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The Effectiveness of Acupuncture for Depression

Updated: Mar 24, 2022

Depression, which is a leading cause of suicide, accounts for a significant amount of the global disease burden. Depression is defined by experiences of extreme sadness, anxiety, hopelessness, and worthlessness, in addition to normal mood swings. People who are affected lose interest in activities they used to enjoy, and they frequently have physical symptoms such as chronic pain, exhaustion, and insomnia.

Antidepressants are the most common first-line treatment for depression in primary care, although they don't work for more than half of patients. Furthermore, the efficacy of antidepressants for people with mild to moderate depression has been recently questioned. People with depression may consider adopting non-pharmacological therapy options and a growing volume of research has been conducted to investigate the effectiveness of acupuncture for depression.

One study compared the clinical effectiveness of either acupuncture or counselling to standard care in patients with depression.

They recruited 755 patients from 27 different general medicine practices in Yorkshire and north- east England and offered them up to 12 weekly sessions of either acupuncture or counselling.

All the patients scored more than 20 points on the Beck's Depression Inventory (BDI-II) indicating moderate to extreme depression.

The authors of the study used the Patient Health Questionnaire-9 (PHQ-9) to assess the outcomes after the end of the course of 12 treatment sessions which was about 3 months. In this study, patients receiving acupuncture for depression scored an average reduction in depression of -2.46 points compared with usual care. The counselling group had similar outcomes as with acupuncture. When acupuncture or counselling was used as adjuncts to usual care, they discovered statistically significant effects after three months of interventions. From a recent (2018) Cochrane review, the effectiveness of acupuncture for depression is unclear. They performed a meta-analysis of acupuncture for depression that included 7104 participants from 64 studies. They examined the use of acupuncture vs none or other different interventions.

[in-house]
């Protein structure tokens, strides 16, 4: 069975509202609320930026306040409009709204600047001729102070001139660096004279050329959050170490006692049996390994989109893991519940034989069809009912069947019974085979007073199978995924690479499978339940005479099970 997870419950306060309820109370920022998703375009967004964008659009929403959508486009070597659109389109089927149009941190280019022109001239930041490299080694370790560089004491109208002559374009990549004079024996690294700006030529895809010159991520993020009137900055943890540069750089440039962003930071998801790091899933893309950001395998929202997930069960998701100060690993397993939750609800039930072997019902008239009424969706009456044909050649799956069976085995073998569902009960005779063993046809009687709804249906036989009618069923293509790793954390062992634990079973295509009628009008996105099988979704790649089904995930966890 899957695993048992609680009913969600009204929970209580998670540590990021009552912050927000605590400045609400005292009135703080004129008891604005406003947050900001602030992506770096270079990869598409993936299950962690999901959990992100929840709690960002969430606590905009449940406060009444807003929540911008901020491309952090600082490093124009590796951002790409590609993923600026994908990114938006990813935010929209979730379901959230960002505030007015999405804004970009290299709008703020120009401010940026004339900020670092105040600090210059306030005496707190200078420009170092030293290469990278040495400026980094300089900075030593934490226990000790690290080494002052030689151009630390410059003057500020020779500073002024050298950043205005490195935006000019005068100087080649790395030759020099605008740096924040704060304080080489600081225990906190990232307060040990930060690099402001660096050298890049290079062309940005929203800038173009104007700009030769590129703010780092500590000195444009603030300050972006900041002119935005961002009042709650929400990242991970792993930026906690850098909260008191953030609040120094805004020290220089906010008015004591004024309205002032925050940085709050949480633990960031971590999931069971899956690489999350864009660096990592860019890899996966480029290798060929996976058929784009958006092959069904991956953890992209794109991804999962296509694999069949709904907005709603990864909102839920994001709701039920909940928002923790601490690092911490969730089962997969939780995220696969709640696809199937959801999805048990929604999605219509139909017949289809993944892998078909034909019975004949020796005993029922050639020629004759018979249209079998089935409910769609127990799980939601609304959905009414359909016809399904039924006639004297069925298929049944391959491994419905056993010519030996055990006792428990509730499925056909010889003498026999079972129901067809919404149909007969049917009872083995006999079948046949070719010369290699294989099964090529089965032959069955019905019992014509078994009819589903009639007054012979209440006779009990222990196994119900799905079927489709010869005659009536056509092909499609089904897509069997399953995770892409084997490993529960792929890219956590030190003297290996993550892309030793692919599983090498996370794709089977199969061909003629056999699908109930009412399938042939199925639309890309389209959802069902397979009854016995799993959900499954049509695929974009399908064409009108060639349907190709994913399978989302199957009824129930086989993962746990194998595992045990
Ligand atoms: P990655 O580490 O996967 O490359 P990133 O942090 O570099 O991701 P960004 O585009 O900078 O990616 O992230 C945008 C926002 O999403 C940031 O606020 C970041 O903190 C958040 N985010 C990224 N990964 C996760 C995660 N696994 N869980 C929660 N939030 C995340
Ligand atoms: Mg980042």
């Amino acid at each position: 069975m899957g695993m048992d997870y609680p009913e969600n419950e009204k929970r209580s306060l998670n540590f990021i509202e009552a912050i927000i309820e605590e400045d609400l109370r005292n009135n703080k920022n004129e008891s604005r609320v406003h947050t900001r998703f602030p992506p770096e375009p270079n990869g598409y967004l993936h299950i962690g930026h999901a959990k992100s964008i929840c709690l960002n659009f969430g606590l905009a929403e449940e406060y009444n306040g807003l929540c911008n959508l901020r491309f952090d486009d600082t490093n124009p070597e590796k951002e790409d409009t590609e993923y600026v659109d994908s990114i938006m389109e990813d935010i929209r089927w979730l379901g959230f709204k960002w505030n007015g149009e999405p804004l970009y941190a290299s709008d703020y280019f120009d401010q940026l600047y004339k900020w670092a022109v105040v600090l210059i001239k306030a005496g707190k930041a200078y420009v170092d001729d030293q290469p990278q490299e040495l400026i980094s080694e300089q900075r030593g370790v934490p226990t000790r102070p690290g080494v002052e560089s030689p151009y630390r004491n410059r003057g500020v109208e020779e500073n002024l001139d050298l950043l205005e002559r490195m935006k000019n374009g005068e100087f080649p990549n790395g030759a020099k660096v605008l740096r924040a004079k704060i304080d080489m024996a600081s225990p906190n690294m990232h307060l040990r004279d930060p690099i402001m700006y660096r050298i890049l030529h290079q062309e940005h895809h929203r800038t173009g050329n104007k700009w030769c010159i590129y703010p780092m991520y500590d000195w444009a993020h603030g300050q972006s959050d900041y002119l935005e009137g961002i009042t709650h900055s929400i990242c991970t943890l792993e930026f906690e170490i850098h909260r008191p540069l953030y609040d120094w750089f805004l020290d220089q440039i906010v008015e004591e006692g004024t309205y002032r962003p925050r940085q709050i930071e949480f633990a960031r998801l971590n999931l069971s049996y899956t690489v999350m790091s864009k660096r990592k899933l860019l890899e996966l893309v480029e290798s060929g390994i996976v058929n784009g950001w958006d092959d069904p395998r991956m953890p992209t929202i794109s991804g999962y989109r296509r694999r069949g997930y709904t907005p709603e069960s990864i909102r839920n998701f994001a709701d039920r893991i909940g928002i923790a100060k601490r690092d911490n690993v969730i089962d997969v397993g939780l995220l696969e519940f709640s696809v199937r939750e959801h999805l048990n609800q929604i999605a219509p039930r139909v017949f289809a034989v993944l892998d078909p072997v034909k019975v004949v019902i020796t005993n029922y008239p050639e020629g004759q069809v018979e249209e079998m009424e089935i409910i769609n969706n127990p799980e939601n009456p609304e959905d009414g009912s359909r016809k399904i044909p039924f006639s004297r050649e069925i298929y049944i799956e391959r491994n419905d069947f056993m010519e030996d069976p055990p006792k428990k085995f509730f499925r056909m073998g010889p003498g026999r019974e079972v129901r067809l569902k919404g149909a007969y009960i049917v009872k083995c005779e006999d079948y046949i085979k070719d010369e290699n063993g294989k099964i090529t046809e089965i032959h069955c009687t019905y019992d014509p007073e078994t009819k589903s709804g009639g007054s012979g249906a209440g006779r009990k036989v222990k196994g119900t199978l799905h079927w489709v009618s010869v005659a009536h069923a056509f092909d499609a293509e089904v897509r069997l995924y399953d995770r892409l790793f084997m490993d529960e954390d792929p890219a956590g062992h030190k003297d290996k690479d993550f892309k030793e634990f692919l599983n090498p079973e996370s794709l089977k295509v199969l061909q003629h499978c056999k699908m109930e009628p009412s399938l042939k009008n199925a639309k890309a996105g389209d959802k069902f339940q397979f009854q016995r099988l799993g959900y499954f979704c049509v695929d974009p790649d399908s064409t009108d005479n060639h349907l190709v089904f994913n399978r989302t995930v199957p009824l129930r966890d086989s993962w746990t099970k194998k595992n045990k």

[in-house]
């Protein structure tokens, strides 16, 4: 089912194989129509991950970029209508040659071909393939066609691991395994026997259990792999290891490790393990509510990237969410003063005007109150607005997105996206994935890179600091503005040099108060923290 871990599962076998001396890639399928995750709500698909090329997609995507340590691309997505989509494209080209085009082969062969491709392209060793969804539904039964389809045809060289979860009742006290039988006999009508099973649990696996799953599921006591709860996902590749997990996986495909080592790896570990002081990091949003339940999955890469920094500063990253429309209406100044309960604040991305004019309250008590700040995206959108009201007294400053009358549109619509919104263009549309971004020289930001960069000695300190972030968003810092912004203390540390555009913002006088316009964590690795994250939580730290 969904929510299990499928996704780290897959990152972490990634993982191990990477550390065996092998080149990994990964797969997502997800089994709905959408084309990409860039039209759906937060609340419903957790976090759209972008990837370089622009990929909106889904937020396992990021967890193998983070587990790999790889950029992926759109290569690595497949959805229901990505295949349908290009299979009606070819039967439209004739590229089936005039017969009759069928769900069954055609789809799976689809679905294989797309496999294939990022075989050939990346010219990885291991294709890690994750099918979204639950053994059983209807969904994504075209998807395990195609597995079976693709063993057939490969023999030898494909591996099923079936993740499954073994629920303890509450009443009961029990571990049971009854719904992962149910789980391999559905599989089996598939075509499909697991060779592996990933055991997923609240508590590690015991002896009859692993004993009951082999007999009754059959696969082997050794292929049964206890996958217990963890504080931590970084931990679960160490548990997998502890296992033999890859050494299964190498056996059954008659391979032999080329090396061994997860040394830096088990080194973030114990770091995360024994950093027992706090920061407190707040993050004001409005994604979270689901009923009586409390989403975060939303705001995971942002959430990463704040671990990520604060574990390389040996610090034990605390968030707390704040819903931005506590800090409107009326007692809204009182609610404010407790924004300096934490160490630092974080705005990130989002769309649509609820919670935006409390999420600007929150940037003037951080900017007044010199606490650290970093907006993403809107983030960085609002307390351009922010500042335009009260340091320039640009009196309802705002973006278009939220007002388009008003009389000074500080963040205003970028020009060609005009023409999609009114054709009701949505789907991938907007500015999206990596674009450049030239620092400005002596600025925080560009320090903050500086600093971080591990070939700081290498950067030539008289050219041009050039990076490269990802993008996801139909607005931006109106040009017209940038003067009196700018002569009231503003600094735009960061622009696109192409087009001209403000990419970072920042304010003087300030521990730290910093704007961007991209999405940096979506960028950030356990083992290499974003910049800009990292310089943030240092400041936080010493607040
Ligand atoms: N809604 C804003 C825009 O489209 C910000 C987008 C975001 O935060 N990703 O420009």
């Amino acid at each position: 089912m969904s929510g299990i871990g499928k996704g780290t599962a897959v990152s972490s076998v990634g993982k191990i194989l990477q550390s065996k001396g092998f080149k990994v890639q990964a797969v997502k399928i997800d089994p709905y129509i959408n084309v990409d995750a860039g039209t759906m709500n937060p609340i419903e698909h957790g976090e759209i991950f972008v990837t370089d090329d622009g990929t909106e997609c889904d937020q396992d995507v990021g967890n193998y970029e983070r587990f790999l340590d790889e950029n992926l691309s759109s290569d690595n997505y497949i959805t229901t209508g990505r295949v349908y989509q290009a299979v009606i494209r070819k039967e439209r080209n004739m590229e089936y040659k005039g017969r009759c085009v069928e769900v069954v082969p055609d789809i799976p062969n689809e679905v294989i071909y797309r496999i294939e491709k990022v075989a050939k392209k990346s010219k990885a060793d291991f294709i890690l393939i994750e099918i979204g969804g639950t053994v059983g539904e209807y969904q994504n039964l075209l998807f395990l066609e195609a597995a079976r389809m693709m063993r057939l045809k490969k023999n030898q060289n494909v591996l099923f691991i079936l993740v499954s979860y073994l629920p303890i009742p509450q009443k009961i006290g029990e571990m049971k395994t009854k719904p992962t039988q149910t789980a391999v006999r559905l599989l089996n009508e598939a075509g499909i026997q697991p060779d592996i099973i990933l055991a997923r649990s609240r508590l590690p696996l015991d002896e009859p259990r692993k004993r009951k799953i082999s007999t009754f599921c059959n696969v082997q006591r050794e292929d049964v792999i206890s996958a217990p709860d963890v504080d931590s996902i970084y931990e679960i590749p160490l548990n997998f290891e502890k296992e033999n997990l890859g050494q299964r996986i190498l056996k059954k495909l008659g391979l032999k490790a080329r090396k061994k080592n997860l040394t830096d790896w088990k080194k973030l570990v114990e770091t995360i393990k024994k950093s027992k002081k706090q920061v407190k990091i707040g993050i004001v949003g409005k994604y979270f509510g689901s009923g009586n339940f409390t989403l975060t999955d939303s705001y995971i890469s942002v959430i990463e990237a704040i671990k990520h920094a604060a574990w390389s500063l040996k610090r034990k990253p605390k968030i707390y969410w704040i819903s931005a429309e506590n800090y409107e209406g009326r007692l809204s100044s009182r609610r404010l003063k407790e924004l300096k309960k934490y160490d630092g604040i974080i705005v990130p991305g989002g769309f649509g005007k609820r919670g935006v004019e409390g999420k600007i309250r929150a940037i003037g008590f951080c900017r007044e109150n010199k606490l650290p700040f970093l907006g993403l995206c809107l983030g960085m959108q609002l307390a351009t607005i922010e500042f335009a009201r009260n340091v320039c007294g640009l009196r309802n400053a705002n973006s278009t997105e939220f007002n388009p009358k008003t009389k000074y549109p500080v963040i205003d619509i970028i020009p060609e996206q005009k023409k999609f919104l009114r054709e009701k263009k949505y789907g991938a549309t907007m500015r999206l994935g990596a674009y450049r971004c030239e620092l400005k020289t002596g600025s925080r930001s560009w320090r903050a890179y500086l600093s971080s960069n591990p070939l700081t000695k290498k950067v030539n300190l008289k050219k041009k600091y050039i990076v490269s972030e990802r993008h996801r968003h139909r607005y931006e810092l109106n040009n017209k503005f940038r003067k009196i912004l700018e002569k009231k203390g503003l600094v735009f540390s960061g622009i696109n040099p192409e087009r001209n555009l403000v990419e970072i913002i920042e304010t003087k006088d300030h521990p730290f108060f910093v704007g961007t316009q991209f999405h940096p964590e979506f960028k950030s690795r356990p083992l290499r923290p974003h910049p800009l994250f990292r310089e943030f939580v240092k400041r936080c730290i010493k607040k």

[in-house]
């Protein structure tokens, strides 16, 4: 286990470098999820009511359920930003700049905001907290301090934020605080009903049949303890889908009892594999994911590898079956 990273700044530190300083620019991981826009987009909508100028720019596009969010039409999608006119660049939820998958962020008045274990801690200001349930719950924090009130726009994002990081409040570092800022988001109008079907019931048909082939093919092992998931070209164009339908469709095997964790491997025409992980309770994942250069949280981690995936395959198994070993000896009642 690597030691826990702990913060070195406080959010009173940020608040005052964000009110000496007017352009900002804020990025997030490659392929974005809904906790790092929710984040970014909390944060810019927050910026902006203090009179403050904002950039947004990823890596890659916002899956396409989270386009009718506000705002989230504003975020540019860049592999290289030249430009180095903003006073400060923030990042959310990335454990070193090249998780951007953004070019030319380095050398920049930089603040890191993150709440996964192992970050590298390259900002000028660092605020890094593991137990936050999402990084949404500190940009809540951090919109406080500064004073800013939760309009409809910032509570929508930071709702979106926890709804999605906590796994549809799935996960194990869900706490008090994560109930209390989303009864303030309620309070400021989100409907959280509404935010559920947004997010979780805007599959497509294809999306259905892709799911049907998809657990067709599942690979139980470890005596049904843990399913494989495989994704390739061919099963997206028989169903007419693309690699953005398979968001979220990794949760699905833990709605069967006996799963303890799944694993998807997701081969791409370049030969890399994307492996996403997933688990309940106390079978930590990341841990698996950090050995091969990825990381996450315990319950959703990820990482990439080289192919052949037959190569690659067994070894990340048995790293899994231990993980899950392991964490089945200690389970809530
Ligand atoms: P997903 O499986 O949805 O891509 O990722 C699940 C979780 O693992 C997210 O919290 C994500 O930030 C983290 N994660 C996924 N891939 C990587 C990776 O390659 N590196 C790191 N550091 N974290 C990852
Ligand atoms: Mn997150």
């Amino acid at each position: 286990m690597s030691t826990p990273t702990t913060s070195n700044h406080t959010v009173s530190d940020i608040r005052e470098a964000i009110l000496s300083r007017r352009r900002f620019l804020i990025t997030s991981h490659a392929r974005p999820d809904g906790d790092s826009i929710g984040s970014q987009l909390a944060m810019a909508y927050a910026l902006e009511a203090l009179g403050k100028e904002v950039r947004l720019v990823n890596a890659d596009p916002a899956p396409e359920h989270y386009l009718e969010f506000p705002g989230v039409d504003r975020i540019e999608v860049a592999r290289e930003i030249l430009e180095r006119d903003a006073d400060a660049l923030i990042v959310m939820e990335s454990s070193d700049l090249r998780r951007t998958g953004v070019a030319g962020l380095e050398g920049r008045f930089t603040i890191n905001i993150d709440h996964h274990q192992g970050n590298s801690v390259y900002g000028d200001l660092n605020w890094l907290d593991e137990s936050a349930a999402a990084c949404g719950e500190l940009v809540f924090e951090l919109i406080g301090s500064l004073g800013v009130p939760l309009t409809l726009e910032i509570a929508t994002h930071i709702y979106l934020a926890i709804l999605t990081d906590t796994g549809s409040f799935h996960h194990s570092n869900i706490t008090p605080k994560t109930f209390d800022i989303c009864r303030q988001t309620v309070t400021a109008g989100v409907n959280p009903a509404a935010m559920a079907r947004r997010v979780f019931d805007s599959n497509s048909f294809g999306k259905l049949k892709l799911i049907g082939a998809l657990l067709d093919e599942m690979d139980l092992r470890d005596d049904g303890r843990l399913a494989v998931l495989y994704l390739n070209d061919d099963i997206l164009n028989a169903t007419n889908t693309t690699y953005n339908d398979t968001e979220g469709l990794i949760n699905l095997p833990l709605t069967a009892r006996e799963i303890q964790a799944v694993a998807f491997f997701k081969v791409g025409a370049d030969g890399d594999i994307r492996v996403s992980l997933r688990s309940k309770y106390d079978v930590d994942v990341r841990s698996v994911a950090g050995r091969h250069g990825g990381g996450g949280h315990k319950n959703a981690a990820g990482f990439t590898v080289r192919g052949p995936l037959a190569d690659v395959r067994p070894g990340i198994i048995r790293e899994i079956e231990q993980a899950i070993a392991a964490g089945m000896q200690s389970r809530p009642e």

Whereas the Cochrane review concluded that the effect of acupuncture compared with psychological therapy is unclear, the research done by MacPherson, et al. (2018) suggested that their “evidence on acupuncture compared with usual care and counselling compared with usual care shows that both treatments are associated with a statistically significant reduction in symptoms of depression in the short to medium term, with no reported serious adverse events related to treatment.”

Most of the studies from Cochrane review were “at high risk of performance bias, at high or unclear risk of detection bias, and at low or unclear risk of selection bias, attrition bias, reporting bias, and other bias.”

The authors of the Cochrane review found low-quality evidence in the reduction of depression severity with acupuncture treatments when compared to no therapy and similar outcomes were reported when acupuncture was used in conjunction with medication vs medication alone.


MacPherson H, Vickers A, Bland M, et al. Acupuncture for chronic pain and depression in primary care: a programme of research. Southampton (UK): NIHR Journals Library; 2017 Jan. (Programme Grants for Applied Research, No. 5.3.) Available from: doi: 10.3310/pgfar05030

Kirsch I, Deacon BJ, Huedo-Medina TB, Scoboria A, Moore TJ, Johnson BT. Initial severity and antidepressant benefits: a meta-analysis of data submitted to the Food and Drug Administration. PLoS Med. 2008 Feb;5(2):e45. doi: 10.1371/journal.pmed.0050045. PMID: 18303940; PMCID: PMC2253608.

Beck's Depression Inventory (BDI-II)

Smith, C.A., Armour, M., Lee, M.S., Wang, L.Q. and Hay, P.J., 2018. Acupuncture for depression. Cochrane database of systematic reviews, (3).

Article by:

Nazan Garcia (Acupuncturist) Bsc (Hons), Lic Ac, MBAA

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